Early English Printing Found

William Caxton
William Caxton portrait from Library of Congress

For all the history fans out there, a librarian found what is thought to be from one of the oldest printed books created in England. The pages, found in a box in the University of Reading archive, are from a religious book originally printed by William Caxton in the late 1400s. The university press release has more detail on the pages and how they ended up where they were discovered.

Follow the links for some fascinating reading for history buffs and bibliophiles alike.

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Evolving Language

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From Library of Congress. Antonio da Rho, O.F.M., Tres Dialogi in Lactantium. (Three dialogues against Lactantius). In Latin. Parchment. Rome. Dedication copy for Pope Eugene IV. ca. 1450

The Oxford English Dictionary, or OED, has a blog about language that I usually find very interesting. I particularly liked this recent entry on how modern speakers change ancient languages. It’s an interesting look at communication between language and how time and technology have changed our perception of many terms and words.

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Secret Libraries

Library of Congress Jefferson Building
Library of Congress Jefferson Building – not a secret library!

Last year, BBC Culture highlighted secret libraries around the world. The libraries had been hidden or restricted for various reasons – religion, politics, or just plain forgetfulness. This piece highlights a few of these libraries in different countries. I’d love to visit some of these!

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Shakespeare’s Contemporaries

Shakespeares Contemporaries
Folger Shakespeare Library photo from LUNA catalog used under CC-BY SA License.

 

The Folger Shakespeare Library has created a Digital Anthology of Early Modern English Drama to assist readers and researchers around the world. This is a fantastic resource for anyone interested in history, language, or theater will find much to learn and read in this set of resources.

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Literature and History: Jane Austen

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East front of the Wentworth Woodhouse from A Complete History of the County of York by Thomas Allen (1828-30) – public domain image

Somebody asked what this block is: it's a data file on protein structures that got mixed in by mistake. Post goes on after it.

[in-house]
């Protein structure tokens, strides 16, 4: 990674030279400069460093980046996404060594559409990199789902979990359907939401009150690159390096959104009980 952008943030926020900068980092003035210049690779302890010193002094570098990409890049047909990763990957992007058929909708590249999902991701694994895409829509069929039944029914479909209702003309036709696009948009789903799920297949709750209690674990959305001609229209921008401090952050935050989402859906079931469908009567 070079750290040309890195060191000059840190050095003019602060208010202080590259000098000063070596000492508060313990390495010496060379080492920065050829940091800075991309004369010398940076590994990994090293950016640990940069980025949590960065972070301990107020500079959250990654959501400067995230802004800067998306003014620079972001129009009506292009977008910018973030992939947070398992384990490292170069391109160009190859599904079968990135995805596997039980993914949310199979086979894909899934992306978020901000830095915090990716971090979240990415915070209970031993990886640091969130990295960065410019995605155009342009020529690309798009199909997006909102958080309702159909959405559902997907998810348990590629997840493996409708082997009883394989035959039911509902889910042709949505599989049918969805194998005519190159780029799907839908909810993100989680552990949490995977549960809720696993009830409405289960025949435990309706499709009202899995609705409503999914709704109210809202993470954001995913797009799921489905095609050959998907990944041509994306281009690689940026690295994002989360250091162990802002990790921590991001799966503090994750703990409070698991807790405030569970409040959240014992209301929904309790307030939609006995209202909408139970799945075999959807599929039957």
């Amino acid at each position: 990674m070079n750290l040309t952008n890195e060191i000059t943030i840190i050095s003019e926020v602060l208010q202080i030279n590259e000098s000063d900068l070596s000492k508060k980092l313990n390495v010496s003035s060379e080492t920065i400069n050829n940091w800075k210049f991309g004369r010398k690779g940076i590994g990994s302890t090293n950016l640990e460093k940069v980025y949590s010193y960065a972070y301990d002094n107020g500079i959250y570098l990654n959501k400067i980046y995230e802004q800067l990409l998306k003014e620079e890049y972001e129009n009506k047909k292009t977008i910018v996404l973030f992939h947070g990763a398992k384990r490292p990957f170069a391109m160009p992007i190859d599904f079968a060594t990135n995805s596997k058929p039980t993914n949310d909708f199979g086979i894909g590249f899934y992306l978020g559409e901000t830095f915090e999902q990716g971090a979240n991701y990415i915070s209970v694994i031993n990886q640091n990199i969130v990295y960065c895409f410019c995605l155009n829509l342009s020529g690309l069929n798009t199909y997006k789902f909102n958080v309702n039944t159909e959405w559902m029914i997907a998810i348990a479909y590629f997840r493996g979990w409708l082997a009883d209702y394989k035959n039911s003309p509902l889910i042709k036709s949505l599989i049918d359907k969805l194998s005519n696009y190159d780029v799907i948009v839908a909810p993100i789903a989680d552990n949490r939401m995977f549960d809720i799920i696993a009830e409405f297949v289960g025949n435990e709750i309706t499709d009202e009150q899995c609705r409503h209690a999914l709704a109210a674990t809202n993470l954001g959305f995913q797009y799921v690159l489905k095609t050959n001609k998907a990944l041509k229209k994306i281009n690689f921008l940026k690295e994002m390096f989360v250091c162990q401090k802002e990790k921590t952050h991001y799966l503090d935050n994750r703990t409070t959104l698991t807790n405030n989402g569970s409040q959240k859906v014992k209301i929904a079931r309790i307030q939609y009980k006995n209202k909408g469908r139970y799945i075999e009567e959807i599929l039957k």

A recent statement from the British Chancellor of the Exchequer caused a bit of a history and literary kerfuffle. In the statement regarding financial aid for historical preservation, the Chancellor said that Wentworth Woodhouse was the inspiration for Jane Austen’s Pemberley in Pride and Prejudice. Almost immediately, the Jane Austen Society put out a statement that Austen had never seen Wentworth Woodhouse and so it couldn’t be the inspiration.

It looks like Jane Austen is still causing mischief and mayhem in the 21st century. And they say romance novels are ephemeral!

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English “Rules”

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As an editor, I am a bit of a “word nerd”. I find the history of words and phrases to be fascinating and can often lose myself in the Oxford English Dictionary’s online database for hours at a time reading about first usages and historical changes to meanings. This Book of the Day article in The Guardian reviewing How English Became English by Simon Horobin gives some good examples of the tidbits on usage that I always find interesting. I’ll definitely be reading How English Became English at some point in the future and recommend the OED database for anyone interested in fun facts about the English language. The database is available through many public and academic libraries.

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April and May 2016 TBR Books Read

No, I didn’t fall off the face of the planet 🙂 I clearly dropped the ball on blog posts over the last month for a wide variety of reasons, none of which you care about in the least. But I did do the TBR reading for both April and May! So you get two TBR posts rolled into one.

In April, I needed to run a colleague’s book club while she was on vacation and the book selection was The Witches: Salem 1692 by Stacy Schiff. I thought that worked out perfectly since I had that on my TBR list for nearly a year and it gave me the perfect excuse to read the hefty work of nonfiction. Unfortunately, I was not impressed with this book. It seemed like Schiff couldn’t figure out who her audience was – it’s billed as a book for a general readership but it was written as if an academic audience would be reading it. It felt like a dissertation. This turned out to be the consensus of the book club as well.

A second nonfiction pick from my TBR in April was Murder of a Medici Princess by Caroline Murphy. This was an interesting book featuring Isabella Medici, who was not familiar to me. I like nonfiction about strong, independent women in times when women were basically ignored when they weren’t being bought or sold. Isabella was the definition of independent despite the time she lived in and the husband who eventually murdered her. It was a good read – scholarly but it didn’t read like a textbook.

For my fantasy in April, I read Grave Witch by Kalayna Price. This is an urban fantasy but the plot is driven by a murder mystery. It took me a bit to get into this and the pacing felt a little off to me but overall I did enjoy Grave Witch and read the next couple of books in the series which were good and kept me guessing almost the whole way through.

First Grave on the Right by Darynda Jones – I binge read the first seven books in this series in a week! Because of that I am counting the series as both mystery and romance – because it does an excellent job of balancing both genres throughout. I loved Charley, Reyes, and the secondary characters and found this series compulsively readable. It was a fun and funny urban fantasy with excellent plots, good flow, interesting characters, and solid action. I’ll definitely be reading the rest of this series.